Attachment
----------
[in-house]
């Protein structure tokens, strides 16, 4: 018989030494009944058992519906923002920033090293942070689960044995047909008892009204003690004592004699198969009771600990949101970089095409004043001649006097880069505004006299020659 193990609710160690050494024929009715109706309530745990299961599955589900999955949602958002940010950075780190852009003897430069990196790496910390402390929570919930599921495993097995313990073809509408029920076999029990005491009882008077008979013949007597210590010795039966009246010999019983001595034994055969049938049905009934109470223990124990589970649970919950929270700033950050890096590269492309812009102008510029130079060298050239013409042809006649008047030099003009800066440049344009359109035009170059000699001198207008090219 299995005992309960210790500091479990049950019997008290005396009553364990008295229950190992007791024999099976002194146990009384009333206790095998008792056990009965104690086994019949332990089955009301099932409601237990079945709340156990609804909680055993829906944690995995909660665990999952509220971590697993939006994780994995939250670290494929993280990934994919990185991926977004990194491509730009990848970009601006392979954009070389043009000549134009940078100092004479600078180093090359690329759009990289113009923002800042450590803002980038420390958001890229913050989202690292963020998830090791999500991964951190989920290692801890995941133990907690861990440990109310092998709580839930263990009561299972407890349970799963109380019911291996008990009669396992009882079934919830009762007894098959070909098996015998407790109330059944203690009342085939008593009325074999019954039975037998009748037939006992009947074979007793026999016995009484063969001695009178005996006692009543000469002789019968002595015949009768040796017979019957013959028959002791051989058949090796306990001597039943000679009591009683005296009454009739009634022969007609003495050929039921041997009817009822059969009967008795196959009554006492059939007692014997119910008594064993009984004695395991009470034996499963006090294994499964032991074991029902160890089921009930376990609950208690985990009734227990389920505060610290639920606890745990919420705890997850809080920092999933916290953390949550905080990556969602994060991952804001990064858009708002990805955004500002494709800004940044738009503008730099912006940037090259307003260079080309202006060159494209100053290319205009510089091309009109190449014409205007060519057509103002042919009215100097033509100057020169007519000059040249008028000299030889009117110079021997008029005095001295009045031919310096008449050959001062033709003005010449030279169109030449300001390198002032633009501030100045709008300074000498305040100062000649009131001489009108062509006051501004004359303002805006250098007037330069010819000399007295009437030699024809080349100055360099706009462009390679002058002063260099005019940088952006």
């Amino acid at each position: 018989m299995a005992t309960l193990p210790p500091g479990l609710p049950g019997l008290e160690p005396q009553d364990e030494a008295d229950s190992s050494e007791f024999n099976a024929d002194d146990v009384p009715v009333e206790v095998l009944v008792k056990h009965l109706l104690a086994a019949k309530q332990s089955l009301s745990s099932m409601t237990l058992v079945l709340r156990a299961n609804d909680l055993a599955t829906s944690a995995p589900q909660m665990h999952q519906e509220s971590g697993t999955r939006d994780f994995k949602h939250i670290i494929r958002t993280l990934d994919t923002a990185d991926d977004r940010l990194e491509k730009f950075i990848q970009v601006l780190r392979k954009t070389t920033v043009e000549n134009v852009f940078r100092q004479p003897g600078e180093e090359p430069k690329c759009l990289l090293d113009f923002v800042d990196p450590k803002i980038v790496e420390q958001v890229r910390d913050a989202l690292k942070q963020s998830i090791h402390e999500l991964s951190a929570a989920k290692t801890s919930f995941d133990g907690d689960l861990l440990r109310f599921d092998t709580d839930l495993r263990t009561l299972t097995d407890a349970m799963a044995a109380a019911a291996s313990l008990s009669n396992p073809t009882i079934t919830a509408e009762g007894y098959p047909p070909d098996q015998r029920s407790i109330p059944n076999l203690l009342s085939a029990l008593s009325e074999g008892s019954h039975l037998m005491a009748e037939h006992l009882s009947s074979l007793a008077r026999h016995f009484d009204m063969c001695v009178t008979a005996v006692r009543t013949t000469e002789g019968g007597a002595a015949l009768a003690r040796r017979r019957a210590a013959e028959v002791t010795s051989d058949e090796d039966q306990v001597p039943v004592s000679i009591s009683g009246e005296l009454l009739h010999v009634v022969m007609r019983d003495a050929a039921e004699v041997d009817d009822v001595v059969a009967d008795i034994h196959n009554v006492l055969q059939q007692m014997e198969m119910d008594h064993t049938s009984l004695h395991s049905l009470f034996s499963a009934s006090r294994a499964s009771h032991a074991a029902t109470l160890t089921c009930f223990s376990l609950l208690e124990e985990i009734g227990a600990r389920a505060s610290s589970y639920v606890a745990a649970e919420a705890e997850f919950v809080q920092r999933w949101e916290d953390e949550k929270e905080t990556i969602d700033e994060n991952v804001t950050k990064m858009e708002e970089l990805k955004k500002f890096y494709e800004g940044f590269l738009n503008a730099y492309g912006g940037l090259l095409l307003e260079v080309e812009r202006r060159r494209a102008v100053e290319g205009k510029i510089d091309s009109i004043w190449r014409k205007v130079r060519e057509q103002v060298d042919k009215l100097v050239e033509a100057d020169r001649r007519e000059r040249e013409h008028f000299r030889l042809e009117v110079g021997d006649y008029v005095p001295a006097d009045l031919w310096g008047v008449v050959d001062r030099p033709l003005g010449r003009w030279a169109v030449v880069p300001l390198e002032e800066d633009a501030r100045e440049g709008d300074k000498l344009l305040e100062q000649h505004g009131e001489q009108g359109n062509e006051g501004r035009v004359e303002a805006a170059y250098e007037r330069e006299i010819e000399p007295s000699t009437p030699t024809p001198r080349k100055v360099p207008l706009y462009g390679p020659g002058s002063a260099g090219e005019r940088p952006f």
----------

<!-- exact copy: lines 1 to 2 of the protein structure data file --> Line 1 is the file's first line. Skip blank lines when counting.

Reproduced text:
[in-house]
């Protein structure tokens, strides 16, 4: 018989030494009944058992519906923002920033090293942070689960044995047909008892009204003690004592004699198969009771600990949101970089095409004043001649006097880069505004006299020659 193990609710160690050494024929009715109706309530745990299961599955589900999955949602958002940010950075780190852009003897430069990196790496910390402390929570919930599921495993097995313990073809509408029920076999029990005491009882008077008979013949007597210590010795039966009246010999019983001595034994055969049938049905009934109470223990124990589970649970919950929270700033950050890096590269492309812009102008510029130079060298050239013409042809006649008047030099003009800066440049344009359109035009170059000699001198207008090219 299995005992309960210790500091479990049950019997008290005396009553364990008295229950190992007791024999099976002194146990009384009333206790095998008792056990009965104690086994019949332990089955009301099932409601237990079945709340156990609804909680055993829906944690995995909660665990999952509220971590697993939006994780994995939250670290494929993280990934994919990185991926977004990194491509730009990848970009601006392979954009070389043009000549134009940078100092004479600078180093090359690329759009990289113009923002800042450590803002980038420390958001890229913050989202690292963020998830090791999500991964951190989920290692801890995941133990907690861990440990109310092998709580839930263990009561299972407890349970799963109380019911291996008990009669396992009882079934919830009762007894098959070909098996015998407790109330059944203690009342085939008593009325074999019954039975037998009748037939006992009947074979007793026999016995009484063969001695009178005996006692009543000469002789019968002595015949009768040796017979019957013959028959002791051989058949090796306990001597039943000679009591009683005296009454009739009634022969007609003495050929039921041997009817009822059969009967008795196959009554006492059939007692014997119910008594064993009984004695395991009470034996499963006090294994499964032991074991029902160890089921009930376990609950208690985990009734227990389920505060610290639920606890745990919420705890997850809080920092999933916290953390949550905080990556969602994060991952804001990064858009708002990805955004500002494709800004940044738009503008730099912006940037090259307003260079080309202006060159494209100053290319205009510089091309009109190449014409205007060519057509103002042919009215100097033509100057020169007519000059040249008028000299030889009117110079021997008029005095001295009045031919310096008449050959001062033709003005010449030279169109030449300001390198002032633009501030100045709008300074000498305040100062000649009131001489009108062509006051501004004359303002805006250098007037330069010819000399007295009437030699024809080349100055360099706009462009390679002058002063260099005019940088952006």